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Tue Dec 30 12:00:28 EST 2008

Open several terminals, lay them out so all are visible.
In a terminal:
  ruby server.rb

In others:
  ruby client.rb


  Server, GameHub, GameSession

  Server class publishes a GameHub instance on DRb.

    Starts a GameSession for the new player
  GameSession is the API used by the server to push messages to
  a client, AND it's the API used by a client to msg the server.
  GameSession also knows the player number assigned by the server.

  This model could allow for private conversations between client and
  server, since the instance of a GameSession within the game hub is
  a representation of a specific individual player.  Right now, the
  hub is treating the sessions anonymously but you could easily map
  the sessions by player number as well.

  GameSession has a quit function for use by the client.

  Client, WrappedGameSession

    Connect to server
    Join game
    Wrap a Communicator around the GameSession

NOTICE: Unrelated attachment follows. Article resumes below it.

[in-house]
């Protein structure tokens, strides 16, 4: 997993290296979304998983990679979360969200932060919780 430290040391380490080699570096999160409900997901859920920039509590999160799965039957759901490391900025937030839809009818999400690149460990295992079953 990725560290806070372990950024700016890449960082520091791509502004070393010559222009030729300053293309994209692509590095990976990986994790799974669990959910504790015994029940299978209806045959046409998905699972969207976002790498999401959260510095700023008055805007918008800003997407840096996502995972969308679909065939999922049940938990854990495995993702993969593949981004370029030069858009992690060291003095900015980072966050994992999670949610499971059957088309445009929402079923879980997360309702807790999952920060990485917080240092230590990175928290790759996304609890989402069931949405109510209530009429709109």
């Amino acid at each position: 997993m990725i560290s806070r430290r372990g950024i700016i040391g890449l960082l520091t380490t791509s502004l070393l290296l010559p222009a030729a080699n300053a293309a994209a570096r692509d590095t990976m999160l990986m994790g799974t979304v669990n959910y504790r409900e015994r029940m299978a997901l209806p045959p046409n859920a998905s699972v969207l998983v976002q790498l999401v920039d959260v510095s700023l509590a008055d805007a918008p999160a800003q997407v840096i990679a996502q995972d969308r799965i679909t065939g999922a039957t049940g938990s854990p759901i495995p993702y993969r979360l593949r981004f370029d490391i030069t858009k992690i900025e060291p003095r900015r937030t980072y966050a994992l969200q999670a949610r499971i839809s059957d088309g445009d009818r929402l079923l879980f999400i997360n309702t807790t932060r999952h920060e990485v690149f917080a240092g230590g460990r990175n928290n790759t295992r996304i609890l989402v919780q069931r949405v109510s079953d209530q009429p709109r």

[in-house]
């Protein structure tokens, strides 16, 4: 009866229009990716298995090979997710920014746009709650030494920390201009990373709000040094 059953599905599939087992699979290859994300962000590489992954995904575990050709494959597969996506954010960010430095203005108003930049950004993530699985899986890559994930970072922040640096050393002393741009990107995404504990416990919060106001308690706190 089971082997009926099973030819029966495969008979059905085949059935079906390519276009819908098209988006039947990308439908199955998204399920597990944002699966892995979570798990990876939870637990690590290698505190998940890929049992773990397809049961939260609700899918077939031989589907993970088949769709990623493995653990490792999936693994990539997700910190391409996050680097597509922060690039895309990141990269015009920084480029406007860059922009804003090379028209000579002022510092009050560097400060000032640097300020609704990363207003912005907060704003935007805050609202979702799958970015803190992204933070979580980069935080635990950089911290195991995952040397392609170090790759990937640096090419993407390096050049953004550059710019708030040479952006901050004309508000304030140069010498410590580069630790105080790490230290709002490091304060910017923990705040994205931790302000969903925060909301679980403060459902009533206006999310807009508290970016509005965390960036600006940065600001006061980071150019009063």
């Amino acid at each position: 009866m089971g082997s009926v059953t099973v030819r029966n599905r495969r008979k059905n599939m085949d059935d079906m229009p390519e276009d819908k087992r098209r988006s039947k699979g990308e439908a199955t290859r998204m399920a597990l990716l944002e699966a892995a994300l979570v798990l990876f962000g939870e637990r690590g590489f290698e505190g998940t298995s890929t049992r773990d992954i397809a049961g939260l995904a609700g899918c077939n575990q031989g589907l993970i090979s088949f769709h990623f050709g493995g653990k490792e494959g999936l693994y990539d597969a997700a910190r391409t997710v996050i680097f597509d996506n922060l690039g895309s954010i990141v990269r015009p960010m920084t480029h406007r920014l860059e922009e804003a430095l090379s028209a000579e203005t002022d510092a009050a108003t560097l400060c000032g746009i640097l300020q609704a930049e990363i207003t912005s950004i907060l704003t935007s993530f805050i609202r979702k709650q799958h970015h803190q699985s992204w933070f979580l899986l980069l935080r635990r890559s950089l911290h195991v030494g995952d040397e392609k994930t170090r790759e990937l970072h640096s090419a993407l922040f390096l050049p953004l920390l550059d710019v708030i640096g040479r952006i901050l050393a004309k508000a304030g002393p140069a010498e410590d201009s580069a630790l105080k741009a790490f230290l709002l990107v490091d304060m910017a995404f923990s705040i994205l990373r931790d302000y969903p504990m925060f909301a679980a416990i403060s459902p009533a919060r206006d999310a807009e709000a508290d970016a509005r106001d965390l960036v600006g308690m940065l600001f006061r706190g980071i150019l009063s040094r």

Subscribe for incoming messages
    Generate some random chatter
    Quit game

    Delegates most methods to wrapped @game_session object
    Allows subscription to incoming messages
    Spins a Thread that pulls messages via @game_session.next_message

Why wrap the game session on the client side?
  Mainly: so we can use Publisher to subscribe for incoming messages, which involves spinning a thread.
  Beyond that, it will be much easier to manage the usage of server functionality if the client has a single point of contact.
  (Right now the object we get over DRb does so much of the work, but if you were to reimplement the comm layer, you'd 
  have to do things differently to support #quit and #player_number.)

Remodeling NetworkManager:
  I would create something like GameJoiner or ConnectionManager or whatever, when the user decides to connect to
  a server, or decides to play locally, does the work of getting a WrappedGameSession and setting it into NetworkManager.
  Then implement an alternate to WrappedGameSession for local play.
  This way, NetworkManager just operates on this object (wherever it came from) without thinking differently about how to connect,
  or what kind of game is being played.
  (Imagine testing NetworkManager... if he owns the connection logic and the decision logic for using a locally stubbed session,
  the only way to exercise those branches is by running him through all the setup paces, then trying all his behavior for each mode. Yuk.)